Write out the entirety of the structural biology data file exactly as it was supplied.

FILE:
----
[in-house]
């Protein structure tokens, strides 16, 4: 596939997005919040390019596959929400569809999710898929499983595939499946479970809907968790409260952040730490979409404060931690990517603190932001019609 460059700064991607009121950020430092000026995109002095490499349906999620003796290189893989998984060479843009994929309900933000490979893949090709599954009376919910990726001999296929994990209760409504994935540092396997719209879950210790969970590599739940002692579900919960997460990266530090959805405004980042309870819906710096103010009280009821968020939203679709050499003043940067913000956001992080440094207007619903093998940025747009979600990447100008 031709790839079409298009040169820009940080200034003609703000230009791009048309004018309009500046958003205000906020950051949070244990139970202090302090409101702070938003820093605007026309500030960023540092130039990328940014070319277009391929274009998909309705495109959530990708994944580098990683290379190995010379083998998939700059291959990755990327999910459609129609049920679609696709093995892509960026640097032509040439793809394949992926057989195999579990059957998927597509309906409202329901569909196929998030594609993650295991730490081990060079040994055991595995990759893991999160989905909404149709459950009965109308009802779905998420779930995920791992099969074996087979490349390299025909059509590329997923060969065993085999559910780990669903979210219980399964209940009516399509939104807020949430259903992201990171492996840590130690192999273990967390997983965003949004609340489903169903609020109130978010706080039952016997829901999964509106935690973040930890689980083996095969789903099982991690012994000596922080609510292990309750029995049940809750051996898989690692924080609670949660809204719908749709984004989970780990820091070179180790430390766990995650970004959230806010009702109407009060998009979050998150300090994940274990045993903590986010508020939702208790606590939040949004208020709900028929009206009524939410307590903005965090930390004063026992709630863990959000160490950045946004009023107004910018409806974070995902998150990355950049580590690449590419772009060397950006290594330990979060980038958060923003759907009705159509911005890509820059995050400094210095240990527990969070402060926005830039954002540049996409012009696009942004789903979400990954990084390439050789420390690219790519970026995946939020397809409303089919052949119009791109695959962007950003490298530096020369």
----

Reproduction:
[in-house]
């Protein structure tokens, strides 16, 4: 596939997005919040390019596959929400569809999710898929499983595939499946479970809907968790409260952040730490979409404060931690990517603190932001019609 460059700064991607009121950020430092000026995109002095490499349906999620003796290189893989998984060479843009994929309900933000490979893949090709599954009376919910990726001999296929994990209760409504994935540092396997719209879950210790969970590599739940002692579900919960997460990266530090959805405004980042309870819906710096103010009280009821968020939203679709050499003043940067913000956001992080440094207007619903093998940025747009979600990447100008 031709790839079409298009040169820009940080200034003609703000230009791009048309004018309009500046958003205000906020950051949070244990139970202090302090409101702070938003820093605007026309500030960023540092130039990328940014070319277009391929274009998909309705495109959530990708994944580098990683290379190995010379083998998939700059291959990755990327999910459609129609049920679609696709093995892509960026640097032509040439793809394949992926057989195999579990059957998927597509309906409202329901569909196929998030594609993650295991730490081990060079040994055991595995990759893991999160989905909404149709459950009965109308009802779905998420779930995920791992099969074996087979490349390299025909059509590329997923060969065993085999559910780990669903979210219980399964209940009516399509939104807020949430259903992201990171492996840590130690192999273990967390997983965003949004609340489903169903609020109130978010706080039952016997829901999964509106935690973040930890689980083996095969789903099982991690012994000596922080609510292990309750029995049940809750051996898989690692924080609670949660809204719908749709984004989970780990820091070179180790430390766990995650970004959230806010009702109407009060998009979050998150300090994940274990045993903590986010508020939702208790606590939040949004208020709900028929009206009524939410307590903005965090930390004063026992709630863990959000160490950045946004009023107004910018409806974070995902998150990355950049580590690449590419772009060397950006290594330990979060980038958060923003759907009705159509911005890509820059995050400094210095240990527990969070402060926005830039954002540049996409012009696009942004789903979400990954990084390439050789420390690219790519970026995946939020397809409303089919052949119009791109695959962007950003490298530096020369």